“I‘m an ethnographer. Well, I’m not only an ethnographer, but the heftiest part of my dissertation work was ethnography. And as one who also has rigorous training in engineering and other natural science fields – I was surprised at how much of my research design required transformational change.
While I did the research – as I collected data – I changed what my hypotheses were, what I’d use the data for and what outcomes I’d obtain from analysing the data. It was simultaneously confusing and exciting, but eventually I was much prouder of the outcomes than I would have been had I stuck to the plan.
It was a lesson in valuing methodological adaptation and change. As researchers, we don’t know everything, and more people in science should have, and value, that experience.”
“I’m trying to create awareness for researchers on opening up their own data. Before working [on open data] I didn’t know anything about it. If people open up their data there is so much more that can be done. You can share ideas, review someone else’s data and find something that they didn’t find before. I feel that’s very important.
I feel when people open up their data, it’s no longer people competing with each other – they’re helping each other to make the world a better place. If you keep something to yourself you might not see everything in it that might improve the world. But if you share it with peers, someone else might discover something that might make the world a better place.
We have the data but [currently] we’re not the owners of the data. Africa needs to step up. We need to be partners in research. We need to open up our data and also to own our data.”
“What motivates me to keep going is teaching people who are going to keep this going after us. Managing data will find its place in the world. I don’t mean analytics, I mean taking care of the data so that people can run legitimate analytics.
It annoys me just now – a lot of these data science and data analytics programs, they’re all about statistics, visualisation, analysis, but very little about actually curating the data underneath. Not to say that data curators don’t need to know a little bit about analysis but people who do data science in the business environment, they often don’t know much about curation. People working for businesses, they complain that they spend 80% of their time cleaning data and without that, the data wasn’t usable. But I feel like saying, ‘If you hired data curators you wouldn’t have to deal with that problem!’”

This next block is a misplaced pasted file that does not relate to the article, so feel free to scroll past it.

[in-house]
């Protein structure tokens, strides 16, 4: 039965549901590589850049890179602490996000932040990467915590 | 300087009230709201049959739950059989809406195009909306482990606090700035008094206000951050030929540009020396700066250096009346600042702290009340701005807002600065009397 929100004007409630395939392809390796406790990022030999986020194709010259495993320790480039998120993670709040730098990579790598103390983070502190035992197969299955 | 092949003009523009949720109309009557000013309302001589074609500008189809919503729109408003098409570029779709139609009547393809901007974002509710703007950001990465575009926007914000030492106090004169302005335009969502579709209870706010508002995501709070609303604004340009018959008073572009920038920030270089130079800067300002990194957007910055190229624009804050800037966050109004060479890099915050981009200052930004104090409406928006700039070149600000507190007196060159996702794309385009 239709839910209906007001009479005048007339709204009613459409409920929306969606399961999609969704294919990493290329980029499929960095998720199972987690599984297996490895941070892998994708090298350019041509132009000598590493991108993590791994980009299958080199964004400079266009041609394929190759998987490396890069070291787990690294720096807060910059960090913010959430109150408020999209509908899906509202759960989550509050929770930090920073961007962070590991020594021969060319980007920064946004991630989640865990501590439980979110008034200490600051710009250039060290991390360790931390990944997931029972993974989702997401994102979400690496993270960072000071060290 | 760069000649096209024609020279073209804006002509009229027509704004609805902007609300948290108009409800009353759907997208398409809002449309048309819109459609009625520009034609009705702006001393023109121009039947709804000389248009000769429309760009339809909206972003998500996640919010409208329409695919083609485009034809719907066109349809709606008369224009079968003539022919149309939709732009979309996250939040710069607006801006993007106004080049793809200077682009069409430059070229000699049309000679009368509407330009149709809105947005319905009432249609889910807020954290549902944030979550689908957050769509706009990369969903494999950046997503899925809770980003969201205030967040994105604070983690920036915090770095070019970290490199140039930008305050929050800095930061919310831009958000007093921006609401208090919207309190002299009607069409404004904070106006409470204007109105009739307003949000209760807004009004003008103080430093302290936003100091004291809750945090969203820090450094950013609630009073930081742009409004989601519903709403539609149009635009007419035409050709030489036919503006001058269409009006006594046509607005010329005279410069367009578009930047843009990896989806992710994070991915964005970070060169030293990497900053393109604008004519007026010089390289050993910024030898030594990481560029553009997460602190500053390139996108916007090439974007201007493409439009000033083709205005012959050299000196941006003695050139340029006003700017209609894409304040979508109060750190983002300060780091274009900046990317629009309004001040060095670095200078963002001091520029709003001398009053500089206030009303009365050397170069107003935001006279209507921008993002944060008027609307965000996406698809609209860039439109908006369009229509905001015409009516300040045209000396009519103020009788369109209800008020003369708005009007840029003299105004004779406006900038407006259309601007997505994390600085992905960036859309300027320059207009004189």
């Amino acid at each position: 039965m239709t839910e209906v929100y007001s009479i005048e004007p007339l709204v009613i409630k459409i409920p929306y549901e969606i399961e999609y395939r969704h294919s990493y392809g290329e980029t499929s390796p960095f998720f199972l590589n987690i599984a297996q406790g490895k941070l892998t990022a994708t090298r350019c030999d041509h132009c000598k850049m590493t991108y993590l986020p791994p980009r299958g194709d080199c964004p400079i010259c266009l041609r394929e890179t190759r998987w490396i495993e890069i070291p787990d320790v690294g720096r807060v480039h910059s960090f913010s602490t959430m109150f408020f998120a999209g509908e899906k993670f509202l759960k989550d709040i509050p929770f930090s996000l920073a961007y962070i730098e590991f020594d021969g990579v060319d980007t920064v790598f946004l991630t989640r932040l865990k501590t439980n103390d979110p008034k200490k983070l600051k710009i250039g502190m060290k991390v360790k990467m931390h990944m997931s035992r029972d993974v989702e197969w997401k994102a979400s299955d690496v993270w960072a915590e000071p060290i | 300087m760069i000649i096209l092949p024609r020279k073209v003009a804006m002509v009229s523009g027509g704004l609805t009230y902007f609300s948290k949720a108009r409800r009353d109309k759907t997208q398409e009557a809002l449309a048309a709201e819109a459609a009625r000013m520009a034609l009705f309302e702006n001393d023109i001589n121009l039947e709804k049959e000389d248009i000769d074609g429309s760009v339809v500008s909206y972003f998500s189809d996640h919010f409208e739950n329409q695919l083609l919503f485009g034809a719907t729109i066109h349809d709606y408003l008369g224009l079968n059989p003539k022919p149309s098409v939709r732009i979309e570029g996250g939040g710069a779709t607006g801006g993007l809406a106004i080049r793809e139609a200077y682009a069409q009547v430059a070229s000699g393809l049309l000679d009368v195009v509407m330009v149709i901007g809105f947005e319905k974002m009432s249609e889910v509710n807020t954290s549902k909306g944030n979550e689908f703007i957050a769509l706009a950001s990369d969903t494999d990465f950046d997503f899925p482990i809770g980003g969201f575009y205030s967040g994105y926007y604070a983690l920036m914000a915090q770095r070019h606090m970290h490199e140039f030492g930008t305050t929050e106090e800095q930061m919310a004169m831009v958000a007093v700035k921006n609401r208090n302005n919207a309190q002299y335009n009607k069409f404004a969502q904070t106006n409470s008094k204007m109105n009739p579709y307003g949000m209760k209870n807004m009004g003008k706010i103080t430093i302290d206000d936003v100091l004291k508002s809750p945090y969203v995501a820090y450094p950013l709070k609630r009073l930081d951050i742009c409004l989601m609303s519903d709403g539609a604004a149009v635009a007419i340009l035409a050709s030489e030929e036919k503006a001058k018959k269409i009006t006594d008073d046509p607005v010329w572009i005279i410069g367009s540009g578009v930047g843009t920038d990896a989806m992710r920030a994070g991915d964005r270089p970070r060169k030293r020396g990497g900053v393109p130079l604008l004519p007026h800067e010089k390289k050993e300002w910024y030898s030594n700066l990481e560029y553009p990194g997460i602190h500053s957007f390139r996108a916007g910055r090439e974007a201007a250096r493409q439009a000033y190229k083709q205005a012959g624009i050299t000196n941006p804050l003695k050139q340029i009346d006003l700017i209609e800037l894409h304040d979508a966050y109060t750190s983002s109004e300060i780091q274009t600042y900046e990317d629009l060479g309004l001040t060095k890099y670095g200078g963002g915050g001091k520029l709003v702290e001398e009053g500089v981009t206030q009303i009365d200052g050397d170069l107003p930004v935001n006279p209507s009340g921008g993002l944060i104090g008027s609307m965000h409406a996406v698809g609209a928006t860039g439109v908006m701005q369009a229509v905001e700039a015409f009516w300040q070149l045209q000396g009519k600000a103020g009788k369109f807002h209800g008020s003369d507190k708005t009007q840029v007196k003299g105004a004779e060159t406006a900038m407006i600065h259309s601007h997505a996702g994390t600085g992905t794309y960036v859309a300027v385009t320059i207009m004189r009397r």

“I’m an archivist who does digital preservation in a library and I’m very aware of the opportunities and challenges that happen in that context. When we talk about inclusion, we need to remember professional and technical inclusion, too. We don’t leverage our cumulative power enough. Archives, libraries, digital preservation, digital curation, data science: we need to think what we all bring to the table and how we can put the pieces together. If we don’t do that, we end up bumping into each other and missing opportunities.
I recently marked 30 years of working with data. I’ve been a curator, preserver, creator and user. I believe strongly in the continuum of data to information to knowledge to wisdom – we often stop at data and that’s short-sighted. Data is the raw material that fuels we what understand and share, and we don’t make nearly enough of its potential.
I really like the kinds of stories that people are able to tell with various types of data. When people think about what data can be, they often stop at structured, quantitative data, but there is a a broad mix of the various content that we can consider to be data. We have an opportunity to innovate if we come together to develop a shared understanding of data services and practice, and collaborate with shared objectives.”
“My story with data is funny. A year and half ago I didn’t know the term ‘big data’ exists. I couldn’t sleep one night in Cairo and I was reading online, and I found an article about big data. I had no idea what it was. So it was like, ‘This is interesting. I should be learning about this.’
So I was self-learning from scratch, so I think the passion started at the first sight. I’m so glad I didn’t sleep this night – because here I am studying data because of not sleeping!
I’m passionate about what we can do with data. It’s something very precious. It’s there and no one is using it so let’s use it. Because I have data, I can do things other people can’t. I’m still learning because data is complicated. But when you have them, data gives you power that other people don’t have.”
“I’m excited that people are now starting to think about data sharing. For the last few years it’s been me, as the institutional data manager, going to people and saying, ‘You should make your data available!’ Now people are getting in touch and saying they want to do it, because they’re recognising they can get more stuff published that they can get recognition for.